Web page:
Something That Will Not Let Go

Something That Will Not Let Go

By William Cohen-Kiraly
Inspired by “Bury My Lovely
Performed by October Project
Song written by Julie Flanders and Emil Adler

Author’s Note: Be forewarned, this is a very dark, disturbing story. It involves cruelty and adult themes. The short quotes after each chapter are lyric fragments from the song.  


A figure in the hallway light
Returning like a ghost

The little girl looked out the yellow-crusted attic window at the woman trudging up the long path to the house. Even from afar, she knew it was Junie returning after so many years. Junie had put on some weight in the intervening years and her hair looked scraggly even from this far away. But the girl could feel it was the same person, her long lost friend and companion finally returning.

Junie carried a ripped backpack across one shoulder and pulled a cheap wheeled suitcase behind her. The wheels kept getting caught in ruts in the dirt road leading up to the old house. She walked slowly, frequently stopping to pull the wheeled case when it got stuck and every once in a while, she sat down on the case to smoke a cigarette.

Chapter 1

Nothing but what came before
Nothing but a closing door

When she finally got to the door of the house, Junie knocked but got no answer. She knocked on it a little louder—she knew he was home, his pickup was in the drive— but still got no answer. She finally balled her hand into a fist and pounded with all her might.

She heard the old man walking through the house, banging things as he moved towards the door.

“Don’t know who the hell you think you are but I’m warnin’ you now I got a 45 and I ain’t afraid to use it.” she heard him say through the door then he pulled it open and for a second, just stared at her.

“Hello Junebug,” he said finally.

“Hey poppa, how you doin’?”

“I’m alright but you sure look like hell.”

“Love you too, Poppa, I need a place to stay for a couple weeks.”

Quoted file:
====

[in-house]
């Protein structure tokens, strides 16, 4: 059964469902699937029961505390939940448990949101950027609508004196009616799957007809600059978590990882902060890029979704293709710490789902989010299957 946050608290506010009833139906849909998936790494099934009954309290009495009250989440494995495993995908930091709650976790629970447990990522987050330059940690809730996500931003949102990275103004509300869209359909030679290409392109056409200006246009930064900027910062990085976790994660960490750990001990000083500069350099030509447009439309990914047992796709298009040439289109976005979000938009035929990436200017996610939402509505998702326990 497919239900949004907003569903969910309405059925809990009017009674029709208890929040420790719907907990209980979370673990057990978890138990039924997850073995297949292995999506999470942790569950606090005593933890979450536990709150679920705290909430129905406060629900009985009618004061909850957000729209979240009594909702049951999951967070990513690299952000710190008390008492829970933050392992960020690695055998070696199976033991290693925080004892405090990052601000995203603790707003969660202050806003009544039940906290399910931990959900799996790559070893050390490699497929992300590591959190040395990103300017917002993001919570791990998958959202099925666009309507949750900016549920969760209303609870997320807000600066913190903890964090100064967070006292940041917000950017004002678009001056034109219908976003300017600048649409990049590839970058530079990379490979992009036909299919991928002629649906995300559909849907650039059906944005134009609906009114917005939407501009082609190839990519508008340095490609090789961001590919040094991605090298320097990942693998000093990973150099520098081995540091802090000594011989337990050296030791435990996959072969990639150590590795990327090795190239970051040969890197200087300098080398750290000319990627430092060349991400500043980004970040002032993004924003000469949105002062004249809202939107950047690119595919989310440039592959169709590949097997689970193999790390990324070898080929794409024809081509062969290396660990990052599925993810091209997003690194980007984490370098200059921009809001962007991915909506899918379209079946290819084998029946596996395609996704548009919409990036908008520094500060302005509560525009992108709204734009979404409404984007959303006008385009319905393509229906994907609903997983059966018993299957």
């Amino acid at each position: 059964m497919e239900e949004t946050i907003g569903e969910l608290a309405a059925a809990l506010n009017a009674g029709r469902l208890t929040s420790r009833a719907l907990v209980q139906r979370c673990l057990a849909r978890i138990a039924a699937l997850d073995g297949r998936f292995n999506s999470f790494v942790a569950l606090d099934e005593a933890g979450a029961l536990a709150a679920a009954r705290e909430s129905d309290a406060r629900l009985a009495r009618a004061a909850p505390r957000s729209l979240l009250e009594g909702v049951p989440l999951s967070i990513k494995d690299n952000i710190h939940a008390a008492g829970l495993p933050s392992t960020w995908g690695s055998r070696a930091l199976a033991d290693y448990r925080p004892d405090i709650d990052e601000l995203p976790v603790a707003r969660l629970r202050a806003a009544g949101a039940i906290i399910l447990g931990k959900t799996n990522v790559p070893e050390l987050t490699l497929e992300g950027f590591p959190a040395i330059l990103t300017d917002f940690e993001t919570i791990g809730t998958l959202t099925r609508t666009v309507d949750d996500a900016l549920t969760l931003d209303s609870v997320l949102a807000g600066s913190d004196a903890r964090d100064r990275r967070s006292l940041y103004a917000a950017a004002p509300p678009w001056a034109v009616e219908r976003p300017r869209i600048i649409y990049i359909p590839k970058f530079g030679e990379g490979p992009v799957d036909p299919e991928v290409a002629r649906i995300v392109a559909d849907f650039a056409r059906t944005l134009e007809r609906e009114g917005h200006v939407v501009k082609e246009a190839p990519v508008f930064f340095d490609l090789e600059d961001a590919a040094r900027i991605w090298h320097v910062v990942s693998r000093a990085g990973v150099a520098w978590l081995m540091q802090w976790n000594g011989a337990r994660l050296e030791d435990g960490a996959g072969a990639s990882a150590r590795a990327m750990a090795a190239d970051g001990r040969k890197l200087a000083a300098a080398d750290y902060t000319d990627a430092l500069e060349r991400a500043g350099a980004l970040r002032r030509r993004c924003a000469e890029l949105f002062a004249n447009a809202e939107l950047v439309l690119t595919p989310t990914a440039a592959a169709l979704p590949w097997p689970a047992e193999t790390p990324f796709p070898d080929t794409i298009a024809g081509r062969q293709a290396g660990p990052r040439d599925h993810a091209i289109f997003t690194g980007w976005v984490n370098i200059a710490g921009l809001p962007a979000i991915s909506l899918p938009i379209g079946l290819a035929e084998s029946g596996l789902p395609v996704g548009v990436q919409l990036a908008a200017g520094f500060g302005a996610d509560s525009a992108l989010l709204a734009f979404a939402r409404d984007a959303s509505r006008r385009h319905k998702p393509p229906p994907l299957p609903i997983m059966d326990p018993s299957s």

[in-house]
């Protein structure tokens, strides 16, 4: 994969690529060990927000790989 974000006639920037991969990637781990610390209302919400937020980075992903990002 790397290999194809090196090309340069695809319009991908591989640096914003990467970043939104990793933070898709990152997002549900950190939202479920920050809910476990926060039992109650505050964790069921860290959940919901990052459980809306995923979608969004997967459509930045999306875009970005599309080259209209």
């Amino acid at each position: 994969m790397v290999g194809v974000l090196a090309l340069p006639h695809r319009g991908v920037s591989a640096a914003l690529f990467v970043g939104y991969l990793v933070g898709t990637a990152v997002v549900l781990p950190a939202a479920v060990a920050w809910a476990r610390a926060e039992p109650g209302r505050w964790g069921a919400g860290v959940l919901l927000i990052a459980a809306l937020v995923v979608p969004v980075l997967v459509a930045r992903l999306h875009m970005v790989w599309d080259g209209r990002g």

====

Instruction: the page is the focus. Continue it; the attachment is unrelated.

“I know, Junie, there was a deputy here askin’ bout you a few days ago. You know they got women deputies now here in Hardeman County? They got a female cop! She said some Nashville cops wanted to talk to you about some drug dealin’ I told her I ain’t seen you for 15 years and you’d never come back here.”

“Yeah Poppa, I got nowhere else to go now and I don’t think they’ll come back here. If they do, I won’t make no trouble, I’ll go with them peacefully and say I made you take me in.”

“Aw, Junebug, I don’t give a shit about that. You can blow away any cop who comes here if you want. I’ll even lend you my guns. Its just I don’t got a lot of money to take care of anyone anymore.”

“I got some money and I can earn my keep if you need something done around here. Just for a few weeks ’til all this shit blows over.”

“You got any extra cigarettes? I’m nearly all out,” he said as the stepped aside and held the door open for her.

Chapter 2

Cover the mirror
Hide in your dreams

 The house was the same as she remembered it–falling apart, messy, smelling equally of mold, stale cigarette smoke and stale beer. Her father, Lester Bailey, hadn’t changed much in the intervening years either, only a little grayer, a little less hair, a little more stubble and a little more belly.

June Bailey cooked dinner for the two of them. He had some rabbit in the icebox and a few veggies from the garden. She ate at the dining room table. He grabbed his plate without comment and ate in front of his TV. After dinner, she washed their dishes and the pile of unwashed plates and forks from the sink. She spent a little time cleaning up the beer cans and cigarette butts that strewn all over the living room and kitchen but ran out of motivation pretty quickly. Her head was hurting and her stomach roiling already.

Her old room in the attic seemed smaller than she remembered it. Her bed was still there, probably the same sheets on them from when she left 17 years ago. The attic floor was slanted so she had to put a brick underneath one of the legs so she wouldn’t roll out. A cracked dresser with drawers that pulled out crooked easily held her small collection of clothes and the handful of personal keepsakes she was able to take with her when she left the bastard’s crib.